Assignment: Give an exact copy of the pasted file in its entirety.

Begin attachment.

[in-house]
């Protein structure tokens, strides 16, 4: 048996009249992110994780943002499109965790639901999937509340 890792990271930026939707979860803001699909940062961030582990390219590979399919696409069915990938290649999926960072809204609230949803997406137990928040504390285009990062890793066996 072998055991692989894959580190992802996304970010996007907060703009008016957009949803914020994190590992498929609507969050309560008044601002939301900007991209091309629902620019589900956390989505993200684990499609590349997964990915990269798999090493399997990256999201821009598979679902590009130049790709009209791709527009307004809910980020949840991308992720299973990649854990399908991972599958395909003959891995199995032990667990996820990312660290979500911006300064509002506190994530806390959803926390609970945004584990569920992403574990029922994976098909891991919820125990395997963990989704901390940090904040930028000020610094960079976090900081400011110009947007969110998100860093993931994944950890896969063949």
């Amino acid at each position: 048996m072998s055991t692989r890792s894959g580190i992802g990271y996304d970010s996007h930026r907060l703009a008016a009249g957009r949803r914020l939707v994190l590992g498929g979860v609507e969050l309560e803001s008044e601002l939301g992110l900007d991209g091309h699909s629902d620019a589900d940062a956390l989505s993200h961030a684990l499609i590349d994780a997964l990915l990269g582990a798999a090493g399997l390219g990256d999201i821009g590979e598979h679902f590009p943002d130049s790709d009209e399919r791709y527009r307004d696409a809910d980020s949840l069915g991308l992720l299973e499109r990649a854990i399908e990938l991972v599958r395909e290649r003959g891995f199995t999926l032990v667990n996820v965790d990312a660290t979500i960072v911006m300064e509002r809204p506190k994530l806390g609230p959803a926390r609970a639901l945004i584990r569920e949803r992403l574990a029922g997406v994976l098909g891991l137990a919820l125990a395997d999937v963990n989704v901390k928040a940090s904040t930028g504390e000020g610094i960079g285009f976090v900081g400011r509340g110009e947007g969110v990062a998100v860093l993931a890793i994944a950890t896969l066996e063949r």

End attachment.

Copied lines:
[in-house]
């Protein structure tokens, strides 16, 4: 048996009249992110994780943002499109965790639901999937509340 890792990271930026939707979860803001699909940062961030582990390219590979399919696409069915990938290649999926960072809204609230949803997406137990928040504390285009990062890793066996 072998055991692989894959580190992802996304970010996007907060703009008016957009949803914020994190590992498929609507969050309560008044601002939301900007991209091309629902620019589900956390989505993200684990499609590349997964990915990269798999090493399997990256999201821009598979679902590009130049790709009209791709527009307004809910980020949840991308992720299973990649854990399908991972599958395909003959891995199995032990667990996820990312660290979500911006300064509002506190994530806390959803926390609970945004584990569920992403574990029922994976098909891991919820125990395997963990989704901390940090904040930028000020610094960079976090900081400011110009947007969110998100860093993931994944950890896969063949």
């Amino acid at each position: 048996m072998s055991t692989r890792s894959g580190i992802g990271y996304d970010s996007h930026r907060l703009a008016a009249g957009r949803r914020l939707v994190l590992g498929g979860v609507e969050l309560e803001s008044e601002l939301g992110l900007d991209g091309h699909s629902d620019a589900d940062a956390l989505s993200h961030a684990l499609i590349d994780a997964l990915l990269g582990a798999a090493g399997l390219g990256d999201i821009g590979e598979h679902f590009p943002d130049s790709d009209e399919r791709y527009r307004d696409a809910d980020s949840l069915g991308l992720l299973e499109r990649a854990i399908e990938l991972v599958r395909e290649r003959g891995f199995t999926l032990v667990n996820v965790d990312a660290t979500i960072v911006m300064e509002r809204p506190k994530l806390g609230p959803a926390r609970a639901l945004i584990r569920e949803r992403l574990a029922g997406v994976l098909g891991l137990a919820l125990a395997d999937v963990n989704v901390k928040a940090s904040t930028g504390e000020g610094i960079g285009f976090v900081g400011r509340g110009e947007g969110v990062a998100v860093l993931a890793i994944a950890t896969l066996e063949r």